A man armed with a gun and an off-duty D.C. police officer fired “almost simultaneously” during a brief confrontation that ended with the man dead, police said Tuesday, offering the most detailed account yet of the encounter last week.
D.C. Police Chief Peter Newsham said the May 9 incident began as the officer, dressed in plainclothes, was headed to a cookout in a neighborhood he did not know well around the Brentwood Recreation Center in Northeast Washington.
Newsham said D’Quan Young, 24, crossed the street and approached the officer as he talked on his cellphone. The chief said Young “confronted the officer about why he was in the neighborhood” and moments later there was “an exchange of gunfire.” Young was struck and died at a hospital. The officer was not injured.
Newsham said he believes the officer saw Young with a gun in his hand and perceived a threat but said it was unclear who fired first. He said it also is unclear whether Young knew the other man was a police officer. The chief said he did not think the officer had time to identify himself.
The new information comes after the officer provided a statement to detectives investigating the shooting, which occurred about 6:50 p.m. in the 2300 block of 15th Street NE, in the Montana Terrace apartment complex. Newsham also said investigators had obtained surveillance video, though it shows only part of the confrontation and was taken a long distance away. Police also said they have found a gun at the scene and have forensic evidence showing Young and the officer both fired weapons. The officer’s lawyer did not respond to an interview request.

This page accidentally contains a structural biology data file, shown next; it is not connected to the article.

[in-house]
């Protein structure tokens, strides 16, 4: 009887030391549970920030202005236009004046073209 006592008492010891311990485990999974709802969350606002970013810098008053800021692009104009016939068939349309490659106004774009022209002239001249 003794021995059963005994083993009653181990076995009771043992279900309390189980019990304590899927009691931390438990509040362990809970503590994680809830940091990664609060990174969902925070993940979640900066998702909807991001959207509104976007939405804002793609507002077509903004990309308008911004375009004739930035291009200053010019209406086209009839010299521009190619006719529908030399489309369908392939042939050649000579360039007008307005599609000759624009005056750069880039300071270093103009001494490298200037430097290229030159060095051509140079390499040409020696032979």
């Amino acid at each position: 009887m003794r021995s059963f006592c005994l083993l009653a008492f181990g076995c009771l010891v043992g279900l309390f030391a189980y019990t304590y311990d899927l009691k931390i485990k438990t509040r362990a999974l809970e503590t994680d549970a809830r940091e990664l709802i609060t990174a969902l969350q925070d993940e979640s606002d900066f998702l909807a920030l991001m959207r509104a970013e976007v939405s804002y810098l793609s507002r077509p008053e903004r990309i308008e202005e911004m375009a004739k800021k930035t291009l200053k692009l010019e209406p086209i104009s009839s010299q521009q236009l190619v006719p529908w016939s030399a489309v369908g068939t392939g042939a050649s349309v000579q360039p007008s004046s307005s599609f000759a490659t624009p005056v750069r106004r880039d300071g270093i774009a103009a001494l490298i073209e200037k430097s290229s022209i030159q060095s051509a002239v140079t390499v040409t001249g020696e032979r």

The shooting raised questions last week as police discussed a chaotic aftermath in which many officers rushed to the sound of gunshots. A sergeant pulled the officer who fired away from the scene, apparently fearing for his safety amid an angry crowd, and failed to immediately notify superiors that a police officer had fired his weapon, police said. That sergeant has been suspended pending an internal investigation.
Young’s family has been critical of the police response and the shooting and questioned whether Young had fired a gun. On Tuesday, Young’s grandmother Phyliss Young, 53, said she has not heard the latest details given by police. She said she doesn’t believe what they say. “I think they’re covering up,” Young said. She declined to comment further.
Mayor Muriel E. Bowser (D), interviewed on Monday before the new details were revealed, said she is focused on “finding out what happened” but cautioned that not all the facts are known.
The mayor declined to make public the name of the officer who fired, as she did after an officer fatally shot a motorcyclist in 2016 and had failed to turn on his body-worn camera. That case, she said then, warranted an exception to the department’s policy about withholding the identities of officers involved in shootings because of the serious questions raised about the incident.
In this case, Bowser said, “Like we’ve done in other difficult circumstances, we have been open and transparent with the community. When it’s appropriate, we show what we know.”
Newsham’s comments this week are more forceful than those provided during a Friday update on the incident. At that time, the officer had not yet spoken with investigators and Newsham had few new details to discuss.
On Monday, the chief for the first time discussed Young’s criminal record, noting two previous arrests involving guns. One resulted in a conviction. “One of the things that is most disturbing to me,” Newsham said, “is why we had a man that close to one of our rec centers . . . carrying a gun and confronting people. What would have happened if he had confronted one of our unarmed kids?”